Ever eat a gingerbread house? What about a gingerbread housing project? Food, art, film, performance, music, and critical dialogue characterized the opening of the 5th annual The Last Supper Festival Saturday. Artists of every type presented work that raised questions about consumption and means in a time of economic crisis, inviting people’s minds and stomachs to participate in the discussion.
What started out over five years ago as a private dinner series between artist and architect Coralina Meyer and her other post-graduate artists and friends has now become an established event for the public that Meyer curates every fall. In the exhibition, Meyer aims to open up critical dialogue in the community through traditional and non-traditional art work that stimulates the five senses and creates a unique atmosphere for conversation through food.
“The psychological conversation that happens over a meal is one of humility and accessibility,” Meyer explained. “There’s just a completely different vibe that you get when you’re having a conversation over a meal as opposed to being at a gallery or being on the street. I’m architect and an artist so I’m constantly thinking about what the environment for discussion and social interaction is. As I got older I realized food is what really brings people together.”
Throughout the night, patrons picked at and munched on—some timidly, others with less decorum—Bowie + Eve and Eliza Myrie’s “Edible Ghetto/Ghetto Edibles,” a housing project made from gingerbread and candy. It was just one of dozens of pieces at the exhibition—many of which invited audience participation—that thoughtfully and unorthodoxly touched on the night’s topic, “Means,” which explored ideas of consumption, politics, decay, resources, and the repurposing of objects and materials.
“We’re creating a situation where people can interact with an issue that they wouldn’t necessarily otherwise interact with,” Myrie said. “We’re packaging something that’s really difficult to deal with in a way that people can physically interact with.”
“The big thing on people’s minds is that everyone is tight on resources right now,” Meyer said. “Rents are going up; people are losing their jobs. The interesting thing is that artists have always been at that level, starving and making things work with what they have. I felt like this was an opportunity to seize that dynamic—this larger social paradigm that’s shifting towards a place of resourcefulness and making something from nothing. Essentially that’s what artists have been doing since inception.”
Other works in the food area included a mushroom “StrataSpore Layered Cake” by biG CAAKe, re-arrangeable and edible chocolate poetry by Lagusta Yearwood, an ant and aphid-inspired white sangria offering by Jenny Zhang, sugar cookie tools by Amelia Coulter of Sugarbuilt, and a performance piece, “Thunder Moon Offering,” which involved a beautiful array of flowers and animal tongues. In “Spirits,” Francis Estrada modified alcohol bottles with religious iconography, adding easy-to-pour spout tops, the better for guests to drink up. A guest chef, Simon Langue, cooked up plates for guests who arrived early enough.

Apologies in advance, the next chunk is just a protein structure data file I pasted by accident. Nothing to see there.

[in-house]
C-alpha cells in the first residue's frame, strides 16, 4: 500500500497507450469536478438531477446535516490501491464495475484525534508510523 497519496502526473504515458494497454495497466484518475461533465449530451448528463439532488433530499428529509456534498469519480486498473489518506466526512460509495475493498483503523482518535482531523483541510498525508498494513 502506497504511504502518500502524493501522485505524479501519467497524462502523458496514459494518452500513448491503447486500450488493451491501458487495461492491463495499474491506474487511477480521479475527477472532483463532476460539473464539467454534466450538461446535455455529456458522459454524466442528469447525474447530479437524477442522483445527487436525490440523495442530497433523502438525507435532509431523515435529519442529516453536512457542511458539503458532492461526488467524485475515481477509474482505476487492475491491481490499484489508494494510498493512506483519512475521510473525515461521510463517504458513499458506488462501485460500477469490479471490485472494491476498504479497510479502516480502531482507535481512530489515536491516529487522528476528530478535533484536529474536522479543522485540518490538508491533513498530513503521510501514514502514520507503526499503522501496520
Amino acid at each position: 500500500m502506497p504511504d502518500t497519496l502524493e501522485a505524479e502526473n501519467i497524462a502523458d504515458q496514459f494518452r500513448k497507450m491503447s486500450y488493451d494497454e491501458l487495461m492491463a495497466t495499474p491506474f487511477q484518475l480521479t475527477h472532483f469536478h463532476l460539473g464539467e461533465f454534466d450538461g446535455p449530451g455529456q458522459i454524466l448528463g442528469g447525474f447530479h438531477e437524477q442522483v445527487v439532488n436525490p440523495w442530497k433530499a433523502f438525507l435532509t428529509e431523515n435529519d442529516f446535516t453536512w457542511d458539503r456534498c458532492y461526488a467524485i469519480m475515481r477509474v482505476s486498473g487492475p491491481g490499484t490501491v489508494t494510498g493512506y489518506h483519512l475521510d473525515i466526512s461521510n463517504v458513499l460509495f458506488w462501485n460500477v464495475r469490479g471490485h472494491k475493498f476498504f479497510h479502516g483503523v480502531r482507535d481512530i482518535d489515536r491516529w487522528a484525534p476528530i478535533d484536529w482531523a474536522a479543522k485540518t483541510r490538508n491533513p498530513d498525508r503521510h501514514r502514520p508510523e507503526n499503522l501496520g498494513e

“I wanted the show to be accessible to people,” Meyer said. “I think the food element became the backbone of that value because we ended up realizing that even if someone doesn’t get the conceptual art, even if they don’t get the films, and even if they’re not into the music, they get the food. It’s communicable. Everyone eats, everyone tastes. It’s one of the most basic things you can access. I found it’s really important to stretch people’s imagination of what that is and what your basic needs are.”
The night also included the screening of thirteen short films and performances by several bands, deejays, and artists. The Brooklyn Torch Committee, whose project is making an alternative economy for Brooklyn, had a table where people could design currency, while Emilie Baltz set up a sound projection booth “Food Bank,” where people could record their own stories about food.
Paintings, photographs, sculptures, and other mixed-media work, which encompassed a variety of topics and mediums, filled the rest of the space. Annie Wienmayr created intricate fleur-de-lis designs out of $100 bills, while Rafael Rosario-Laguna created a heart out of resin and tripe and Tyrome Tripoli created condominiums out of vacuum cleaners. Many of the works, which varied in tone and subject matter, looked at the repurposing of materials—from raw materials, to trash, to the idea of womanhood, such as in Kerry Mansfield’s self-portrait series in which she showed the stages of her mastectomy and cancer recovery.
“People in the show can’t just have great work,” Meyer said. “They have to understand that this is about reaching out and having a conversation. We really try to show the spectrum of work in terms of seriousness and light heartedness. Stimulating all five senses allows the viewer to access information in different ways. It allows for a personalization of the work. The opportunity we’re setting up here is to invite people in with tasty food and then present them with what we have to say.”
The uneaten remains of The Last Supper Festival will be at 3rd Ward in Bushwick until October 3. For more information, visit lambastic.com